When I was in high school, just like almost every high school boy golfer, tryouts for the team were always in February. I live in North Carolina, so while the weather could be much worse and at least we were getting to play, it was always in the 30s and really wet dormant grass, and often raining. And then we would soon thereafter start practice, and the conditions would continue to be very difficult.
But the thing is, I absolutely loved it.
And I feel that this separated me from my peers and competition. The ability to be in love with golf, even through difficult conditions, is one of the best ways to play good when everyone else is suffering and being negatively affected through the same thing.
Players often ask me “how can I mentally deal with this terrible weather?” And I think this is exactly it. Lean into the conditions, don’t flinch away from them.
So how can you learn to love adverse conditions in practice or on the course? One great way that I used when I was a highly competitive player was what I’ll call the “chip on the shoulder” method. Just the simple knowledge that other players hated bad weather gave my pride a little boost.
Pride isn’t usually thought of as a strength, but when it comes to having a mental edge over other players, being proud of your own ability, or loving your own work ethic and golf game, can be a huge mental edge.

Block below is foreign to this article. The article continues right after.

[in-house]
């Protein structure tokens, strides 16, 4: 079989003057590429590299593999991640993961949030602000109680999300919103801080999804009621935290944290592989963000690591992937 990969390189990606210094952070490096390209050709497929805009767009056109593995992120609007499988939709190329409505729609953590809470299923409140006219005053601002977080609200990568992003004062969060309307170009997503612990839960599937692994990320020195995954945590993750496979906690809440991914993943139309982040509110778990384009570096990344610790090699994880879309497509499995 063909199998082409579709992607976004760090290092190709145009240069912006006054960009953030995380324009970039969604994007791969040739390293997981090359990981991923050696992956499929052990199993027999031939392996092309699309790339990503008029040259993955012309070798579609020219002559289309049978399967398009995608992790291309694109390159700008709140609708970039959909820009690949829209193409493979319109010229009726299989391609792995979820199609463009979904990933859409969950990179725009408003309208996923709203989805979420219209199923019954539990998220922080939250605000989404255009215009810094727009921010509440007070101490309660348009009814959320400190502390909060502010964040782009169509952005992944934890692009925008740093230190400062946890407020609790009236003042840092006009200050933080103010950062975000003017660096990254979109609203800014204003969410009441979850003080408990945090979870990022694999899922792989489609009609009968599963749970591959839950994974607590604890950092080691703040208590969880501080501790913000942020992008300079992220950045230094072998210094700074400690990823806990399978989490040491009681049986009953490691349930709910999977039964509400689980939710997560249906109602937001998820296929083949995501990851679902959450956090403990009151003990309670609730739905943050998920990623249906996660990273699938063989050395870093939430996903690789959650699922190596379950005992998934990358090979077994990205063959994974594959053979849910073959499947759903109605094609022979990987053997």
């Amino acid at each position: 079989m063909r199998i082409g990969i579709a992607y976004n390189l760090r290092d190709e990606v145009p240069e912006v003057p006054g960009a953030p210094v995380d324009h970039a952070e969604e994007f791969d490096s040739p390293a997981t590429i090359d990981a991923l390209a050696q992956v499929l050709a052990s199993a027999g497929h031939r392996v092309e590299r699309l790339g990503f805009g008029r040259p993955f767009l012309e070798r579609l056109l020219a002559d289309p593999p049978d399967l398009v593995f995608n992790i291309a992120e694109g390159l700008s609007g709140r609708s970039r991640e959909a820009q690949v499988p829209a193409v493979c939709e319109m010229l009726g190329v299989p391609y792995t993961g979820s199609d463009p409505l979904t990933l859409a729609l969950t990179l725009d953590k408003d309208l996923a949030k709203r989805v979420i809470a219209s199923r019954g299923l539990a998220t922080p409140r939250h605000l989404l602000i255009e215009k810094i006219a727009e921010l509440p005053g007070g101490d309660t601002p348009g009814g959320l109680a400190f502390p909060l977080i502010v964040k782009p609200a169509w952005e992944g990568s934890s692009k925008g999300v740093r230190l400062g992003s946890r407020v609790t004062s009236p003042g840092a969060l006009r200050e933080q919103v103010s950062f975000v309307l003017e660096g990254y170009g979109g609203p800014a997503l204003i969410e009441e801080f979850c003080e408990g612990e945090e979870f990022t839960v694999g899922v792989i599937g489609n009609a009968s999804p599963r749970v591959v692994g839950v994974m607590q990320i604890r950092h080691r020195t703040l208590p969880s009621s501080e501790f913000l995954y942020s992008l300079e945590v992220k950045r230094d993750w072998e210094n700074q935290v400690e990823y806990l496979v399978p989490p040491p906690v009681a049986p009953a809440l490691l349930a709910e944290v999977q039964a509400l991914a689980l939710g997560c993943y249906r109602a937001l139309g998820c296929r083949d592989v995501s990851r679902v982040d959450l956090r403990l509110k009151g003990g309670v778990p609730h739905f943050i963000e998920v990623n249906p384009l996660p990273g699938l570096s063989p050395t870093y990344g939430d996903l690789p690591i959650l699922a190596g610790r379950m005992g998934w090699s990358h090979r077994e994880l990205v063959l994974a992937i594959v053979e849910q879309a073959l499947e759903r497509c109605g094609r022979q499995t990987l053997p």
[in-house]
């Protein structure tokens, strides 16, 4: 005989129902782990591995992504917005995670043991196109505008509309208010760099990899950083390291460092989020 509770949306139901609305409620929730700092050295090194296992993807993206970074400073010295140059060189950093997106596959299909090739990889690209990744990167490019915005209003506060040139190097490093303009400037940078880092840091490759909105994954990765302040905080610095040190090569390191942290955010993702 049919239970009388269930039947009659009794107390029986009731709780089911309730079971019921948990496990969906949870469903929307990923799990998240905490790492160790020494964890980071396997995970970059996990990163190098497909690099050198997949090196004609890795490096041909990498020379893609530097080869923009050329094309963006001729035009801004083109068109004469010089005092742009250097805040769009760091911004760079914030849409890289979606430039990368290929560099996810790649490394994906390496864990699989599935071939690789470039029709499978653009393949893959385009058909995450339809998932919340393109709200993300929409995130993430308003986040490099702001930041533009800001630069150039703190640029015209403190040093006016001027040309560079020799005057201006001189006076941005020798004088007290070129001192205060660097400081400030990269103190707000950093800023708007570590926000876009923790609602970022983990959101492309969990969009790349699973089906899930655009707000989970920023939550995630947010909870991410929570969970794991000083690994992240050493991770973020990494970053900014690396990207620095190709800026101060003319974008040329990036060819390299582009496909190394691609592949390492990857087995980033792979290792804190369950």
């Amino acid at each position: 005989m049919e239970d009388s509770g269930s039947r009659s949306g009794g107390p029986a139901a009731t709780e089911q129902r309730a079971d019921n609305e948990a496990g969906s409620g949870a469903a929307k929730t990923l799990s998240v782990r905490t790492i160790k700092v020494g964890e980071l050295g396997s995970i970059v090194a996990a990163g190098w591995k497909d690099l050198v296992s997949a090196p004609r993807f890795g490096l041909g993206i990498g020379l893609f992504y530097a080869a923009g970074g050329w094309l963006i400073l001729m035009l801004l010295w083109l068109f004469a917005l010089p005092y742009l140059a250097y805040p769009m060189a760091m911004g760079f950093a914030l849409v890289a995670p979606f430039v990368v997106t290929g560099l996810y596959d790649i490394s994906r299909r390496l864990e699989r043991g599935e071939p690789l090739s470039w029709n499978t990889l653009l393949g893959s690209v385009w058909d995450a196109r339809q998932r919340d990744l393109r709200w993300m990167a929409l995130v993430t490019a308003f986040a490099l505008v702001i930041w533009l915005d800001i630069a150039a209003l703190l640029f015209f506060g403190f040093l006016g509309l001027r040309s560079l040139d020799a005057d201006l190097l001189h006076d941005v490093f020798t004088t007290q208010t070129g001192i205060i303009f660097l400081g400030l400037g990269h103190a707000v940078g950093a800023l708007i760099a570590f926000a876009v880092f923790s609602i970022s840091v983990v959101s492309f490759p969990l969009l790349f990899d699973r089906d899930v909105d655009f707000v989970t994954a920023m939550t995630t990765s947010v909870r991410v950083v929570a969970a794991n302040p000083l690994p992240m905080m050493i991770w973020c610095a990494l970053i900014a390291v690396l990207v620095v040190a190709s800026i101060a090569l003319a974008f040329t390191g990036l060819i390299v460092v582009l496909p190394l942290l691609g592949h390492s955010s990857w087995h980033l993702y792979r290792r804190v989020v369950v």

So when I knew other players were hiding inside when it was cold, or desperately trying to keep everything dry with futility when it was raining, I knew that my embrace of the conditions gave me that leg up.
Another way that I could get myself to practice in nasty weather is because I knew that I can’t control what the weather at a tournament will be. If it’s 43° and windy, and you know that practicing would be miserable, but you also know that it’s possible that a tournament could be played in this weather, then you need to practice in it and be prepared for it. If you are more prepared than others in certain conditions, then that’s one more advantage you can have over other players. Even if that saves you one shot a round, I bet at the end of a four round tournament you’d take 4 shots lower in a heartbeat.
And the even bigger principle to all of this is that the very resilience you’re showing by practicing in bad weather or leaning into rough condition when you’re playing builds you up to be able to handle any adversity, not just weather. Resilience is a foundational trait that can positively affect every aspect of your game, and life.
So get out there when it’s gross. And when you’re playing in bad weather, lean into it. Embrace it. It will help you play better now, next time it’s gross, and ultimately make you a mentally stronger player.